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American Independent Party

Timeframe: 1968-2008

George Wallace announced on February 8, 1968 that he would run for president as the candidate of the American Independent Party; shortly afterward, he found a running mate, General Curtis E. LeMay, former Air Force chief of staff. His appeal was to racist Democrats in the South where many democratic candidates supported him. Outside the South various rightist groups helps, but it was his appeal to the dissatisfied that threatened to make serious inroads to the old party strength.

He offered an antifederal government, pro-state rights and a law-and-order platform with racism inside the wrapper. He derided intellectuals who he called "pointed heads," beatniks, the Supreme Court, bureaucrats, school busing, "national lbieral parties," pollsters, and the national news media. The party polled 10 million votes, or 13.5% of the total national vote, the highest percentage for a third party since 1924.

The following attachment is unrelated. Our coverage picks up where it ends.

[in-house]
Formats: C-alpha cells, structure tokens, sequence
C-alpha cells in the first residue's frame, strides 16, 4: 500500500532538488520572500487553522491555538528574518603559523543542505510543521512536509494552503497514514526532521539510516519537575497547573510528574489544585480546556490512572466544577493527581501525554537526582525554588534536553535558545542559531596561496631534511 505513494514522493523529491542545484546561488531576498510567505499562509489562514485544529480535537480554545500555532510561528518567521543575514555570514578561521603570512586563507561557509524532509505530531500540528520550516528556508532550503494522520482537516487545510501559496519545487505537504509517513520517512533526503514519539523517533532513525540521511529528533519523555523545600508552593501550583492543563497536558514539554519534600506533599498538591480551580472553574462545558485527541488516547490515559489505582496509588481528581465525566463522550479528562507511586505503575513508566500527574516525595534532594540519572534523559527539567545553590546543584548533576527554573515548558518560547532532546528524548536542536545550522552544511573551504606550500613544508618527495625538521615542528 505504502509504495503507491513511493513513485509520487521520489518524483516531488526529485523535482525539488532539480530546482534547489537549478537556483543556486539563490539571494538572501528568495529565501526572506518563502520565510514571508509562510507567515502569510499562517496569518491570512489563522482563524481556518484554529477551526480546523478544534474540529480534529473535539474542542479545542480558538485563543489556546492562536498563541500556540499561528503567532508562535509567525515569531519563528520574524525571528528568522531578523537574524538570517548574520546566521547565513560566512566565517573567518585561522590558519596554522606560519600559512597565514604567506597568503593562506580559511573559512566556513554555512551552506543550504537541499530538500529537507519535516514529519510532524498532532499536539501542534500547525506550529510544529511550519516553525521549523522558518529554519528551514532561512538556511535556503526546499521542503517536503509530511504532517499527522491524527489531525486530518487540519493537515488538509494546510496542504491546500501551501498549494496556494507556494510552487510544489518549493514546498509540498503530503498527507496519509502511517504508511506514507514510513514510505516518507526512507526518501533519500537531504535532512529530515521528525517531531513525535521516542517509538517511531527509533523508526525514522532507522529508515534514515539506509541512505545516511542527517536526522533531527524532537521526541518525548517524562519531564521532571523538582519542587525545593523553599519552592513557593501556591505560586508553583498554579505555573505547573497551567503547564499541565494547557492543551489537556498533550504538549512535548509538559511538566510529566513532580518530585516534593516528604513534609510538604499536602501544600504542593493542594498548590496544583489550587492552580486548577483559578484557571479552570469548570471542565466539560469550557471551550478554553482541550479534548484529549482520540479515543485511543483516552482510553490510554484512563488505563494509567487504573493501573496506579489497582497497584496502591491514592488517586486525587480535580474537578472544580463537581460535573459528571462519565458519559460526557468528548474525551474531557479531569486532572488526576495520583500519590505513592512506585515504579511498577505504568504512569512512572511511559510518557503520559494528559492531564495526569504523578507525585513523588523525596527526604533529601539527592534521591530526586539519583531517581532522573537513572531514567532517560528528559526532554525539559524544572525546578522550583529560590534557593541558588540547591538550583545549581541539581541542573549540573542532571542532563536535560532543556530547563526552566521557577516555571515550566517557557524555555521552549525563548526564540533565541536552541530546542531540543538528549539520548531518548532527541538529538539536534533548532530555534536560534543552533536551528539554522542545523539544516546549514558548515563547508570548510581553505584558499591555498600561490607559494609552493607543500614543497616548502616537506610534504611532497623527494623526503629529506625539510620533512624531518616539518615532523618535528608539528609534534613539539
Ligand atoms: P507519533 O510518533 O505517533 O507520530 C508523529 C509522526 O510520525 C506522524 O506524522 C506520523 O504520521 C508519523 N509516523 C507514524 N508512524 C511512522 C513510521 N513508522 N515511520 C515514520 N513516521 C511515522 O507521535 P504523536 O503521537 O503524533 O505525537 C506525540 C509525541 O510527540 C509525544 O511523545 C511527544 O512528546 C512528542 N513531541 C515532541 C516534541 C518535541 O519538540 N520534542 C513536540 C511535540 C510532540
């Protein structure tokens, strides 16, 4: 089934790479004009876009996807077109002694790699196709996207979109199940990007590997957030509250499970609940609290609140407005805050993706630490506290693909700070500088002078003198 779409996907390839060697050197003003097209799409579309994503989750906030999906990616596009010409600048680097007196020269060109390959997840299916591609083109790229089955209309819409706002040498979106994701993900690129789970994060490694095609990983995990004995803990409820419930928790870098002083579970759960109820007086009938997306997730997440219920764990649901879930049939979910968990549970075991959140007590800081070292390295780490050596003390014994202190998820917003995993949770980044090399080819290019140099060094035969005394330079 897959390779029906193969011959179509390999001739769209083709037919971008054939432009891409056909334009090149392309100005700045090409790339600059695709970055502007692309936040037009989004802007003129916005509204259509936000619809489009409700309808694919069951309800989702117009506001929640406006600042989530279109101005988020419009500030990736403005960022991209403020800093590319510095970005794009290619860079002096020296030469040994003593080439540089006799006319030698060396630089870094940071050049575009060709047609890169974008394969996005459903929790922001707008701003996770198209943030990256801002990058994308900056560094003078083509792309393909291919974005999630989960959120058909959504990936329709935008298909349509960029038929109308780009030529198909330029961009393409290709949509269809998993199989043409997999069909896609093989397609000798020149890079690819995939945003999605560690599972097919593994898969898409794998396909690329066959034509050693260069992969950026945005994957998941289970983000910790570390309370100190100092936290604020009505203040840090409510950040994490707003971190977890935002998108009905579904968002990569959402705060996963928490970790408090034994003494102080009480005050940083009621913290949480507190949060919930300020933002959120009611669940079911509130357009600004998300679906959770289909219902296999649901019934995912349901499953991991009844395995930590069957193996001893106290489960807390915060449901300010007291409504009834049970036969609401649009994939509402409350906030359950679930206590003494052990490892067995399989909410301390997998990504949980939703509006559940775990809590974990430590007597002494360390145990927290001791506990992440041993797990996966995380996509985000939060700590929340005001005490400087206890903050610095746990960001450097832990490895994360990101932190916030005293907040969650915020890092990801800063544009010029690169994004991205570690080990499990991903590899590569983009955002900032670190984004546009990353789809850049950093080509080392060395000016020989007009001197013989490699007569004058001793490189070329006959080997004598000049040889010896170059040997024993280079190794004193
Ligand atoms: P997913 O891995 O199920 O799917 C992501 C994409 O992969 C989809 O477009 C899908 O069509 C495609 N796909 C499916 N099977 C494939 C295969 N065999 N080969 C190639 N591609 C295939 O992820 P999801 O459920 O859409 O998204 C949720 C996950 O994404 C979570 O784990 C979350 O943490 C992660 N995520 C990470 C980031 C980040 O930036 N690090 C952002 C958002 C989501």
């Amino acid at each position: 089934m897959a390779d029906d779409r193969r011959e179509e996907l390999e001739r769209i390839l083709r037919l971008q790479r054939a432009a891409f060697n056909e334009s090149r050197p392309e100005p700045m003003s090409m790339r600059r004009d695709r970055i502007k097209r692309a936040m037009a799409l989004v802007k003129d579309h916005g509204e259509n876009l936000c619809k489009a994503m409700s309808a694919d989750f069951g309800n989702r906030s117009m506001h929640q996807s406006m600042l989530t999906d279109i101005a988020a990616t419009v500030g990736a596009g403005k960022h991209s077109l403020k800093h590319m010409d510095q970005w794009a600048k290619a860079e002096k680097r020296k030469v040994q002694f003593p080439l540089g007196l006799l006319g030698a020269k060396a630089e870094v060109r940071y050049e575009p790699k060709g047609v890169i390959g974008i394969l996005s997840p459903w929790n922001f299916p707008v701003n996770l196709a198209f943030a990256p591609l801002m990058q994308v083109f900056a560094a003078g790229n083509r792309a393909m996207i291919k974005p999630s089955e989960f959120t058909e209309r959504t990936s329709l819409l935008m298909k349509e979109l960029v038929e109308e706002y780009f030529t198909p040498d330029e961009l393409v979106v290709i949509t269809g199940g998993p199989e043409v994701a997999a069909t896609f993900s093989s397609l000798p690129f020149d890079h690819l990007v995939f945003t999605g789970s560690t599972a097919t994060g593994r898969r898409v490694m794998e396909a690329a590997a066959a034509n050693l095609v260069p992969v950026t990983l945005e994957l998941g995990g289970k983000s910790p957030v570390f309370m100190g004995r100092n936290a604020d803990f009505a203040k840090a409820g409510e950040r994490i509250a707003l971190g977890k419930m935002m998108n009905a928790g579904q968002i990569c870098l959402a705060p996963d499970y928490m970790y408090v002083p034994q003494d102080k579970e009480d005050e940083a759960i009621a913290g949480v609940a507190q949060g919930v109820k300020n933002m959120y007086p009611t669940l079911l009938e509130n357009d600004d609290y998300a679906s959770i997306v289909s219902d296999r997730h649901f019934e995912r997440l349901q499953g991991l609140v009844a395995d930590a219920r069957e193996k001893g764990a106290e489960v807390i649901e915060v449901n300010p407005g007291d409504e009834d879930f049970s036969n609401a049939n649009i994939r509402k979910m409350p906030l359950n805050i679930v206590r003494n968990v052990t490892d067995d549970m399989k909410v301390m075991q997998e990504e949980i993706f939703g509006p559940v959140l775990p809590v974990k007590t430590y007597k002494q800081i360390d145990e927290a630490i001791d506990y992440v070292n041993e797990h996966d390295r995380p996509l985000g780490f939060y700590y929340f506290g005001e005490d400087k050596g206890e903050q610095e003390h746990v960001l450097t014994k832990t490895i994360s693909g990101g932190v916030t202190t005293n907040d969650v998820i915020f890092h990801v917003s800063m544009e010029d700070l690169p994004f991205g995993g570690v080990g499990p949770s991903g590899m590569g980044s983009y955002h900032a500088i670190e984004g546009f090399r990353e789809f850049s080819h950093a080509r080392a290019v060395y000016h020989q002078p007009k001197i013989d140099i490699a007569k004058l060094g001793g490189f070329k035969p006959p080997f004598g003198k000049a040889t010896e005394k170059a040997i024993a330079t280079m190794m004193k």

In 1972, with Rep. John Schmitz (R-Calif.) heading the ticket, the party received 1,080,670 votes. The remnants of the Wallace movement split in 1976; Lester Maddox (American Independent) and Thomas Anderson (American) polled 170,000 and 160,000 votes. At the present, the American Independent party still exists in some states, as California, where it is under the coalition of the U. S. Taxpayers Party at the present day.

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